Christie highlights Camden in State of the State speech, challenges cities; Baraka, Newark legislators respond

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TRENTON – In his State of the State speech on Tuesday, New Jersey Gov. Chris Christie pointedly noted progress made in terms of governance, economic development, education and public safety in a major Garden State city: Camden, not Newark, the state’s largest city. Then in the same address, he challenged the leadership of urban New Jersey, stating that all cities can do the same.

“There is no better example of what we can achieve if we put aside party and pettiness than the results we are seeing in Camden,” said Christie, one of many references to the South Jersey city during his approximately 40-minute address in Trenton on Tuesday. “I make this offer to every major city’s mayor in New Jersey: if you’re willing to put down the sword of partisan politics, I will extend my hand in partnership.”

Moments after the speech, Newark Mayor Ras Baraka, a Democrat, sized up the Republican governor’s rhetoric from the perspective of a city where many residents feel that they’ve been forgotten by Christie.

“We don’t have a sword up against the governor or the state. Maybe he was talking about somebody else,” Baraka told PolitickerNJ. “We’re just fighting for what Newarkers want. We’re more than willing to work in a bipartisan way to get things done.”

Baraka made sure to praise the leadership of Dana Redd, Camden’s Democratic mayor, cited by Christie as a key factor in her city’s comeback. Baraka was not the preferred candidate of George Norcross III, the South Jersey Democratic power broker and Christie ally, in last year’s Newark mayoral election, while Redd has a strong relationship with Norcross.

Yet at the same time, Baraka was sure to draw a sharp line between what is happening in Newark’s schools versus Camden’s school system.

“[Christie] talked about Camden because things in Camden are happening for him. But things in Newark are not happening. He didn’t highlight the work that [Newark Schools Superintendent] Cami Anderson was doing. He didn’t highlight the One Newark plan,” said Baraka in a reference to the controversial school reorganization plan implemented by Anderson, a Christie appointee, that fueled some searing testimony at a state legislative hearing last week. “He didn’t highlight the great achievements that [Anderson] has been making, because she hasn’t been. If [Christie] wants to help Newark, the first step is to remove Cami Anderson.”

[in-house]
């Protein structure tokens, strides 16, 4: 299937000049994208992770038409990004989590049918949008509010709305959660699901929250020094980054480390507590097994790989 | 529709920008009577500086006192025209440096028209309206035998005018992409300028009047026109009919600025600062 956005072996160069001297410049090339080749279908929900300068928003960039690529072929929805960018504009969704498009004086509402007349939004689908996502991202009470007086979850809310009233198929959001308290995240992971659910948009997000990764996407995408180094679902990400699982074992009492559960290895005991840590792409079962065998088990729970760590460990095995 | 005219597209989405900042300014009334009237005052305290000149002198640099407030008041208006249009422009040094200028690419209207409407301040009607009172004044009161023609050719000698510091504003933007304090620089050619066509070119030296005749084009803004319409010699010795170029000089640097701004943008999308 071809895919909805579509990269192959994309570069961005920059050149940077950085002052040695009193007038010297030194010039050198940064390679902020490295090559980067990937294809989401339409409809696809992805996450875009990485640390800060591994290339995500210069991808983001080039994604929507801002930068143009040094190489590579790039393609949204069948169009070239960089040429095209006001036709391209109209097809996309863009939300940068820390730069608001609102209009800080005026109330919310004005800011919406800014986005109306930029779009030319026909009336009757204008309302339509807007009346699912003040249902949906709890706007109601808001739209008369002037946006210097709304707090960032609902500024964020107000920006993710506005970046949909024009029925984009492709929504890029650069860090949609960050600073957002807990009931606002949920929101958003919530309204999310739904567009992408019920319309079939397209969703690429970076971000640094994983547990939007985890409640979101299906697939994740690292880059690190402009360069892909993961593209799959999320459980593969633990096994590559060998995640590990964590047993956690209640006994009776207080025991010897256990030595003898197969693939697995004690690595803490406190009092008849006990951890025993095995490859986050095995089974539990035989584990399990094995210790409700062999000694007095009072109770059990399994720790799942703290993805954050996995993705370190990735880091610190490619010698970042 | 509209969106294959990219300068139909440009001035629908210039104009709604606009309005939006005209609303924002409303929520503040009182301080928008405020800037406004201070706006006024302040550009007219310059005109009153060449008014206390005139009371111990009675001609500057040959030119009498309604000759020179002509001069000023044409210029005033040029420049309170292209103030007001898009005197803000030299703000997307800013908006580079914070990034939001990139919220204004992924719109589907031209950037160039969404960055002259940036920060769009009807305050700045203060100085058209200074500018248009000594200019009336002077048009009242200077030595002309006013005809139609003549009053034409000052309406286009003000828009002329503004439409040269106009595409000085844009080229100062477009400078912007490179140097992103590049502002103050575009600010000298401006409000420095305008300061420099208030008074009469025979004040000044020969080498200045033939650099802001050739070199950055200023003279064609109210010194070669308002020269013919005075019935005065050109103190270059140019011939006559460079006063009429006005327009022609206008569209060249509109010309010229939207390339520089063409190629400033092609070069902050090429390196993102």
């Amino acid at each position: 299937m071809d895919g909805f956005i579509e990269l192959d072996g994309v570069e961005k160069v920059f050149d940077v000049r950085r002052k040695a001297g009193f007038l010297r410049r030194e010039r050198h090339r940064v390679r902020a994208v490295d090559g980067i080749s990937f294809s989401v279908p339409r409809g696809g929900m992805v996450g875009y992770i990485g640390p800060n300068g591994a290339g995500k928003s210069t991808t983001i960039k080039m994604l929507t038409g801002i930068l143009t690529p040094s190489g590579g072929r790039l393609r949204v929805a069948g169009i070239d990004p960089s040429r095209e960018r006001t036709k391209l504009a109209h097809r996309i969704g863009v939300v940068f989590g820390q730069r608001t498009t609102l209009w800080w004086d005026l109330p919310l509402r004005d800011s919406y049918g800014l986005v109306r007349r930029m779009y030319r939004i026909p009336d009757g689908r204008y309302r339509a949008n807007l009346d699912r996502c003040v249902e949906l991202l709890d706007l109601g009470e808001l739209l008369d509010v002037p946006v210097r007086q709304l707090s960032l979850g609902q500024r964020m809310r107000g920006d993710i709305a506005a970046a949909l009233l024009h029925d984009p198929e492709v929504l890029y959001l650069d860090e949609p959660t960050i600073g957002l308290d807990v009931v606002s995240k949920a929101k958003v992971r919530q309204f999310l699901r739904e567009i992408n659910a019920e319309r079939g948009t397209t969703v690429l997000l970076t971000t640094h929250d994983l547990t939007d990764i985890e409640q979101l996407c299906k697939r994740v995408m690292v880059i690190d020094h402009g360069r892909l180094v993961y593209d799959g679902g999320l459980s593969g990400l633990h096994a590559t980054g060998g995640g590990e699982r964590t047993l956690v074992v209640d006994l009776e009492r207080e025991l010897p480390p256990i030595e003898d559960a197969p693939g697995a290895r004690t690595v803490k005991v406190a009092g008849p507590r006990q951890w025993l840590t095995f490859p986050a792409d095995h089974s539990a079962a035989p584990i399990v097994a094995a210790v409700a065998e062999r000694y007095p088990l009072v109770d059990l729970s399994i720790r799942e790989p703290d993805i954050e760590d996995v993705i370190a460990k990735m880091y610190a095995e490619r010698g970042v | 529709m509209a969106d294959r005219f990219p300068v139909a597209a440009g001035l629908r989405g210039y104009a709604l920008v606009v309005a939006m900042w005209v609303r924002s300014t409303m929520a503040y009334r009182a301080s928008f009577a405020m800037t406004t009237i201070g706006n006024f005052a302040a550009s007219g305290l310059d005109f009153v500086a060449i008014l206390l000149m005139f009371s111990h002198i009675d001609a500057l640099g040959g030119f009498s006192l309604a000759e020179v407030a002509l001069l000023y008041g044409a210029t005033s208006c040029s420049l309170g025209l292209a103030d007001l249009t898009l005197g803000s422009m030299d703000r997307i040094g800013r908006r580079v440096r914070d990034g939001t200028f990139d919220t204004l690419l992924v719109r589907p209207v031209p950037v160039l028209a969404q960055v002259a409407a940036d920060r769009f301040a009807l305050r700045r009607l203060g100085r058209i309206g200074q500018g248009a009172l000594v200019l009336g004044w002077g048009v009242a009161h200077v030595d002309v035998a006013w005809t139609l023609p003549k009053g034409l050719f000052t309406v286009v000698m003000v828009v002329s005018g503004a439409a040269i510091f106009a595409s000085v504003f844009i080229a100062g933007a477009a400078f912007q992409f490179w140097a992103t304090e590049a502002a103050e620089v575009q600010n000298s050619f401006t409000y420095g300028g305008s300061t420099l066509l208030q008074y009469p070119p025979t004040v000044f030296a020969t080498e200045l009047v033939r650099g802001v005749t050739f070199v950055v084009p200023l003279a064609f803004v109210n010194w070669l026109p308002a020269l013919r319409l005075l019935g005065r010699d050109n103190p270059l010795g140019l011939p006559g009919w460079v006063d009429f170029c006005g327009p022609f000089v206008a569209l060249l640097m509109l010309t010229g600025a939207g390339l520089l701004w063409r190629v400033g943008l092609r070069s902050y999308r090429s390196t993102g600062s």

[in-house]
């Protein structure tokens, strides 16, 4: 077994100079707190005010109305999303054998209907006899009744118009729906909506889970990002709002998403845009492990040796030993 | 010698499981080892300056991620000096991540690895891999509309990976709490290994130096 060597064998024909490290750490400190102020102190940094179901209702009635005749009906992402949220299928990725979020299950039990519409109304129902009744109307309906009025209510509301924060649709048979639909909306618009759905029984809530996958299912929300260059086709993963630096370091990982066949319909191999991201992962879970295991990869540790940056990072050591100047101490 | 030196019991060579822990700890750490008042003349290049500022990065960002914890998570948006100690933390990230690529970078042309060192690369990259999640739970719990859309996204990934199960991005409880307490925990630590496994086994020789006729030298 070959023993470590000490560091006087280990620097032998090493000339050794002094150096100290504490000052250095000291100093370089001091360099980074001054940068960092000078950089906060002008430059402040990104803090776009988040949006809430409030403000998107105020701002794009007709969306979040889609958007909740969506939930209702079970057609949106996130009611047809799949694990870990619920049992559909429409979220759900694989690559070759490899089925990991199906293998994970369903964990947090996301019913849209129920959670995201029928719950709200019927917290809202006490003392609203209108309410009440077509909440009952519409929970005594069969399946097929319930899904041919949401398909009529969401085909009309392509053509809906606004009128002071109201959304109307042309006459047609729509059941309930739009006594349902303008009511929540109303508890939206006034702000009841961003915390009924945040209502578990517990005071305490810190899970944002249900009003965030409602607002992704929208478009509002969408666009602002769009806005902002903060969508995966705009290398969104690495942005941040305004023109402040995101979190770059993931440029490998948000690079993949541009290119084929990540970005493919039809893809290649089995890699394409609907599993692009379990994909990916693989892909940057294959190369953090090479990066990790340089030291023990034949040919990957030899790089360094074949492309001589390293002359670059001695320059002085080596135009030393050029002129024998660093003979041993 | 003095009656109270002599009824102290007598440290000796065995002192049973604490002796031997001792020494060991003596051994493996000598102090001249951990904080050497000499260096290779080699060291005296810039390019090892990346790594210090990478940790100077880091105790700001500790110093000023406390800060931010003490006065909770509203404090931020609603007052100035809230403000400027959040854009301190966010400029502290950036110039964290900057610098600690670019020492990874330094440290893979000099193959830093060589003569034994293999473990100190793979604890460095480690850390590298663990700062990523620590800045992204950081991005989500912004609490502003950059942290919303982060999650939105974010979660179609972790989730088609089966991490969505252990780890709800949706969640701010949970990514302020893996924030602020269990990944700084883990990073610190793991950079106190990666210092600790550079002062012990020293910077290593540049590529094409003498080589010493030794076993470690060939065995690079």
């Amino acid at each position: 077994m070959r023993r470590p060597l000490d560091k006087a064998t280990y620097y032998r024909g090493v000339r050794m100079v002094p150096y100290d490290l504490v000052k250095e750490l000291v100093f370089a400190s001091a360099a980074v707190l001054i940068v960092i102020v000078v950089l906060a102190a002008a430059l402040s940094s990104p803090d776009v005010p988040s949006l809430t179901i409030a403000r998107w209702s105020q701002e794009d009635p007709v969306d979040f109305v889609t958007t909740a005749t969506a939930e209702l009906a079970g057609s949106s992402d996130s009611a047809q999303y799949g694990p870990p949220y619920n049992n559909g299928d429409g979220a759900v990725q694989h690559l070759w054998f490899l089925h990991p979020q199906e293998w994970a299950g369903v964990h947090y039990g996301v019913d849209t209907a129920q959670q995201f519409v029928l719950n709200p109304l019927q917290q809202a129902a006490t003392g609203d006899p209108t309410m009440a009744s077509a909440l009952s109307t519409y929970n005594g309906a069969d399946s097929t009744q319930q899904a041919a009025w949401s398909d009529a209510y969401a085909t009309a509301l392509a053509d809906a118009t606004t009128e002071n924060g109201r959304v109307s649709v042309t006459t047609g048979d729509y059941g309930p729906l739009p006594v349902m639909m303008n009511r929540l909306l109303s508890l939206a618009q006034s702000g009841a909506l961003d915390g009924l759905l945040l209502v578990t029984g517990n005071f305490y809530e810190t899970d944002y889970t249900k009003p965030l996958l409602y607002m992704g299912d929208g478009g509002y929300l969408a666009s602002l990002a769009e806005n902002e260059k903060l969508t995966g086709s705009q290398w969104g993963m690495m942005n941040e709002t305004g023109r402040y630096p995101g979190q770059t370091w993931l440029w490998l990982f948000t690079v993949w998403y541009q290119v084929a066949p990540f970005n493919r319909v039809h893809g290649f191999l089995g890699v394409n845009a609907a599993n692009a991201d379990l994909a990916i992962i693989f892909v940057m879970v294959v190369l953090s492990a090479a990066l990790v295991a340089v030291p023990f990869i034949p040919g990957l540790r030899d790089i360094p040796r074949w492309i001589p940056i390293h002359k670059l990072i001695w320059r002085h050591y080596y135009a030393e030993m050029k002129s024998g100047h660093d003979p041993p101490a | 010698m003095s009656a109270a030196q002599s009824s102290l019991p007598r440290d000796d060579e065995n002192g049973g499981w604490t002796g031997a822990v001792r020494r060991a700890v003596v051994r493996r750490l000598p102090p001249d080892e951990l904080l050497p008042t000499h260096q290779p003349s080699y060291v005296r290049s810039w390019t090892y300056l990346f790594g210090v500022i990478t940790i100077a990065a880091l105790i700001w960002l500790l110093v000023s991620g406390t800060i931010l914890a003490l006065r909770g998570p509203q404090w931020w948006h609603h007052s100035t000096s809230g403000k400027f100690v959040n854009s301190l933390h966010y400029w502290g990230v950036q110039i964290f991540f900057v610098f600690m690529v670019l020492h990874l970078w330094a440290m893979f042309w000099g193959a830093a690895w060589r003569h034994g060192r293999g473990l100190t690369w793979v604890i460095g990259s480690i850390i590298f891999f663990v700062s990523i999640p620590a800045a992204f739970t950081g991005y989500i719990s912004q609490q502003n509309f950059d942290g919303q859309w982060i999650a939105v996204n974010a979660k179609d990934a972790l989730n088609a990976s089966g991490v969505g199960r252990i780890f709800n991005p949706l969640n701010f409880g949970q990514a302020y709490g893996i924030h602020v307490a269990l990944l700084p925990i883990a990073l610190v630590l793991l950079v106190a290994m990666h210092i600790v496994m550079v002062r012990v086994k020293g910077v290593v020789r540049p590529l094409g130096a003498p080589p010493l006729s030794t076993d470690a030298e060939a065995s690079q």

Baraka also offered a reminder that Newark remains a powerful focal point for New Jersey’s economy, and said that politics aside, the relationship between Newark, where Christie was born, and the governor’s administration can improve.

“Newark is the state’s largest city, so it behooves the state to make sure Newark is successful. We agree on that,” Baraka said. “We can partner around economic growth and job development in our city.”

Baraka listened to Christie’s speech seated among the members of Newark’s state Legislature delegation, while Essex County Executive Joe DiVincenzo watched from the gallery.

Several legislators who represent Newark offered their own response to Christie’s speech.

“We have a new mayor, and the new mayor deserves an opportunity to move forward. But you can’t dictate to any mayor in the state of New Jersey,” said state Sen. Ron Rice (D-28). “The governor basically said if you just let me dictate to you, we’ll give you help.”

State Assemblyman Ralph Caputo (D-28) reiterated what the other legislators who represent Newark felt was the main difference between their city and Camden in terms of policy.

“[Christie] highlighted Camden because there has been a setback in Newark around the issue of education,” Caputo said. “[Newark School Superintendent Anderson] is not engaged with the community. If the governor wants to have a partnership, you have to have someone in place who is willing to communicate with all aspects of the community. To get adequate school reform, you have to have cooperation,and in Newark it’s more about style than substance. We need the governor to concentrate on resolving these issues.”

“There has to be a new and fresh approach, for me that means a new direction for [the Newark school] district,” added state Sen. Teresa Ruiz (D-29), chair of the Senate education committee.

“What’s different in Camden is there is a very different approach by [Camden City Schools Superintendent] Paymon Rouhanifard, who is working with Camden’s mayor,” said state Assemblywoman Eliana Pintor Marin (D-29), a former Newark school advisory board member, referring to another Christie appointee who heads Camden’s state-run school district and who used to work in the Newark school district. “When [Rouhanifard] left Newark, he took some examples with him of what was working and what wasn’t working. He really started fresh in Camden.”